Literature Society: Farrah Abraham's My Teenaged Dream Ended


I am not proud to admit that I know more about the complicated and overwhelmingly sad personal and romantic life of 16 & Pregnant, Teen Mom and Couples Therapy reality “superstar” Farrah Abraham than I do about many of my blood relations. 

Like the rest of the survivors of 16 & Pregnant and Teen Mom, Abraham initially rocketed to fame as an ordinary Midwestern girl in the extraordinary position of having her teenaged pregnancy, the unplanned birth of daughter Sophia and her complicated grieving process following the violent, unexpected death of Derek, Sophia’s father, documented for posterity in a series of hit reality shows. 

By the time Abraham popped up on the deeply loathsome, morally indefensible and utterly riveting reality show Couples Therapy by herself—a somewhat glaring violation of the show’s title and conceit— to explain that she was going to use the show as a tool to work on her most important relationship—with herself—there was absolutely nothing ordinary or normal about Abraham or her curious fame. 

Abraham morphed rapidly into a Warholian celebrity, a real-life Joyce Carol Oates or Bret Easton Ellis character pushing the limits of her tabloid fame, most notably by making a “private” sex tape with porn star James Deen that unsurprisingly became public in a way that netted its star a small fortune and launched a career in pornography with a pair of hit titles, Farrah Superstar: Backdoor Teen Mom and its achingly essential follow-up, Farrah 2: Backdoor and More. 

As part of a pre-pornography promotional blitz, in 2012 Abraham took time out of her busy schedule of doing whatever it is that people like her do to release a memoir accompanied by her debut album, both entitled My Teenage Dream Ended. 

The dream of the title is her poignantly deluded belief that, had the Grim Reaper not intervened, she was destined for a happy ending for her fairy tale teen romance with Derek, the handsome, cocky, insanely endowed man of her dreams. 

Yes, Farrah Abraham and Derek are like Romeo and Juliet if Romeo was a cross between Beavis, Butthead, Ronnie from the Jersey Shore and a sentient bottle of Axe body spray and Juliet was a cold, self-pitying, dishonest and manipulative mean girl who comes off as the villain even when telling her own story.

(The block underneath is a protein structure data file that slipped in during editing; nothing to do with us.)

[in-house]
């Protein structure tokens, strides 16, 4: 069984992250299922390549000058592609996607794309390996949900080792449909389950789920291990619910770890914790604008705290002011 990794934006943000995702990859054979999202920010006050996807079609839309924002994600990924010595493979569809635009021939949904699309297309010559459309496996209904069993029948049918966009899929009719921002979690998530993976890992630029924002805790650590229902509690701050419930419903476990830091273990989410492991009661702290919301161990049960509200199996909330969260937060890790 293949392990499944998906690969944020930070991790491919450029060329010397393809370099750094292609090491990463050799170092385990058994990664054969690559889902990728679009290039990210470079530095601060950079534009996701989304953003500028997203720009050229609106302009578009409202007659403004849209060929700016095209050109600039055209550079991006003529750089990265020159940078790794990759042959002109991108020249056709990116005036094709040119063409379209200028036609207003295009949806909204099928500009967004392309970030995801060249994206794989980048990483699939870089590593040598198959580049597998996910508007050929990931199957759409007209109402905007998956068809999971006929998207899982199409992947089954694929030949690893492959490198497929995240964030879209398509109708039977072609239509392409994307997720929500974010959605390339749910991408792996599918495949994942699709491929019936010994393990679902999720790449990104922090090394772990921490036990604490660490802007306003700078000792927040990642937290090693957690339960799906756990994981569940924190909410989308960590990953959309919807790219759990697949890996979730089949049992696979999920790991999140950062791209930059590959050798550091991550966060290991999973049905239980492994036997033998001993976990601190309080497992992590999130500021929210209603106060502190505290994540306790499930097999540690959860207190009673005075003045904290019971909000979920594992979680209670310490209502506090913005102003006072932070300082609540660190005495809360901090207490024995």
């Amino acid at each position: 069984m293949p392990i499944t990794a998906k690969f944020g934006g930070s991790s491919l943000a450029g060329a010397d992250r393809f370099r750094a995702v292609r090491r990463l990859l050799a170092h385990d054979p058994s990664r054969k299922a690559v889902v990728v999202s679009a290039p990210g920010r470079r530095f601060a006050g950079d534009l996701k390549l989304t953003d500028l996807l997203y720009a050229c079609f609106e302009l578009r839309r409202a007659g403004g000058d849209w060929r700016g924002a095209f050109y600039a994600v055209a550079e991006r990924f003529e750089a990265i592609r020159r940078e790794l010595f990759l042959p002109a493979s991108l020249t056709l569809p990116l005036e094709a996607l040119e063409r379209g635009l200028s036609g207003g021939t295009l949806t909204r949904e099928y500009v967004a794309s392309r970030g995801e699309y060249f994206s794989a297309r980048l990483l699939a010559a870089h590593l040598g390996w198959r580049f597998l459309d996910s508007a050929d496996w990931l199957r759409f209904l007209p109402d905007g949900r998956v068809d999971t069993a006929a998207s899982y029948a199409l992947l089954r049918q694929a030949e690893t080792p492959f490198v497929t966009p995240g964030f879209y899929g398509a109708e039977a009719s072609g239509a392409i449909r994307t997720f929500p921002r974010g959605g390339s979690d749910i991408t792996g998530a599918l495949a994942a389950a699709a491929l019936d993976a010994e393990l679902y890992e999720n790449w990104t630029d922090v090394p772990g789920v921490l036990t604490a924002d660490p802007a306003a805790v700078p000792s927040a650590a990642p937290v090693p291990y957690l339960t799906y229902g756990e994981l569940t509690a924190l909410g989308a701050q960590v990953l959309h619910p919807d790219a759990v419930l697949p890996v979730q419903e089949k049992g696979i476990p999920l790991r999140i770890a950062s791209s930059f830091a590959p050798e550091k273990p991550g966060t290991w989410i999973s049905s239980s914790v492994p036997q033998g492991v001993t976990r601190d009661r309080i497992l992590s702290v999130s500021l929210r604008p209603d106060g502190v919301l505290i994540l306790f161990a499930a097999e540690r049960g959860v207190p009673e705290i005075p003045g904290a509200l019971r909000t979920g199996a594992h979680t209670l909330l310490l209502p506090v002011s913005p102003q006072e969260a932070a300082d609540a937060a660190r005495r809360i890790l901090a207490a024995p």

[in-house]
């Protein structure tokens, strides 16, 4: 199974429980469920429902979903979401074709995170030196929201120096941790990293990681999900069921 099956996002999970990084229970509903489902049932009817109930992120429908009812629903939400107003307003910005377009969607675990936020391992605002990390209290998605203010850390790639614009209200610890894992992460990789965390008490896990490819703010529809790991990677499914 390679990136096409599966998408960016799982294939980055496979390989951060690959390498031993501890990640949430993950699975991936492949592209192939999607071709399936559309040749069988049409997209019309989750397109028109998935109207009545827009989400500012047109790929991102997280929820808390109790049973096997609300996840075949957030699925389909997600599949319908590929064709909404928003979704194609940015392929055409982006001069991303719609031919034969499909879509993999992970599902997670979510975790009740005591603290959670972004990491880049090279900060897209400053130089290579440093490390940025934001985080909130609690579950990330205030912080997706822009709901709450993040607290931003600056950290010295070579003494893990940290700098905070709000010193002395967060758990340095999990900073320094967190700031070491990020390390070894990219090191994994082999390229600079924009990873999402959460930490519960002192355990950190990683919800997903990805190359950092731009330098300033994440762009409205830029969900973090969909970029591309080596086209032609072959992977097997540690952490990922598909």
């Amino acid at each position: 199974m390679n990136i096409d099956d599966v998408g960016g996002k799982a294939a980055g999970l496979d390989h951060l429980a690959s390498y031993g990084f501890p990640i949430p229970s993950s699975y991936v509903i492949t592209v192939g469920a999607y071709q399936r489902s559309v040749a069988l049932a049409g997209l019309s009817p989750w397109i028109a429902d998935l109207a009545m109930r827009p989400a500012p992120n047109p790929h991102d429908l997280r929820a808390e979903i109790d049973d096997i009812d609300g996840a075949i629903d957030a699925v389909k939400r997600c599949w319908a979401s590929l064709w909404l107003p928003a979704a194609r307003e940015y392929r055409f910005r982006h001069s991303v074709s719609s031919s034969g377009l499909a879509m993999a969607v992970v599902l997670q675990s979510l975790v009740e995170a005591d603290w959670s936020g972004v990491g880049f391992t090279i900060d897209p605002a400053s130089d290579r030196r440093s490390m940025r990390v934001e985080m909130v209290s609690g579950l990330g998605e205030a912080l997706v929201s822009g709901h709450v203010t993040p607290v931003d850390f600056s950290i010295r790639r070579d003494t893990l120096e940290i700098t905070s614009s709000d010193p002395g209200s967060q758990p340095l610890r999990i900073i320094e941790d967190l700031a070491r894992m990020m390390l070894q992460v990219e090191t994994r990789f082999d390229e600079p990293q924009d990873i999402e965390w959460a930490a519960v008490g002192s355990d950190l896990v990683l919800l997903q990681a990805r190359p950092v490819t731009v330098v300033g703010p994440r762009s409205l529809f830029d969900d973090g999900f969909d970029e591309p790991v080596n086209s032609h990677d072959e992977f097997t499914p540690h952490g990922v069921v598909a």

Nobody ever professes to be popular in high school. No, everyone pretends they were an outcast, an outsider, someone who didn’t fit in even if they were famous, the star football player or the Homecoming Queen. Well, everyone except Abraham. She will have you know that she was very popular, being a pretty, athletic cheerleader and all, and when she started dating a popular hunk like Derek, they amplified each other’s popularity and in-crowd status that made other girls seethe with jealousy.

Derek was her Prince until their seemingly charmed relationship ran into an endless series of obstacles. When he wasn’t making Farrah happy with what is described as his enormous penis, Derek was breaking Farrah’s heart by compulsively lying, chasing every woman in his path, getting into the kinds of fights that result in the police getting called and generally behaving like human garbage. 


Reading My Teenage Dream Ended I kept thinking about Abraham’s daughter eventually reading the book to find out what kind of a man her father was and being confronted with the following passage, about Derek's less than civil response to learning that his ex-girlfriend had slept with an African-American basketball player after they'd broken up: 

“Derek started yelling, I loved you and you went and had sex with a n*****. I fucking hate black people.

I let him vent and get all of his anger out. He was devastated and crying. Derek wasn’t a racist. He had black friends and I had never heard him say anything racist before. I think he was just so angry at the thought that I had slept with another guy that he was lashing out and trying to say the most awful, hurtful thing he could think of. This sounds crazy, but it showed me how much he really cared about me.”’

I was legitimately gobsmacked by this paragraph. 

In case you’re keeping score. These are things Abraham holds against the dead father of her daughter:

*Working at Burger King

*Having unflattering blonde tips 

*Flirting with ugly girls 

*Flirting with pretty girls 

*Sleeping with pretty girls 

*Cheating on her on her birthday

*Giving her a ring in an unsatisfactorily romantic fashion that made her feel like she had to reject it 

*Getting arrested for unsuccessfully trying to pull a Gas-and-Go

*Lying about the severity of the Gas-and-Go incident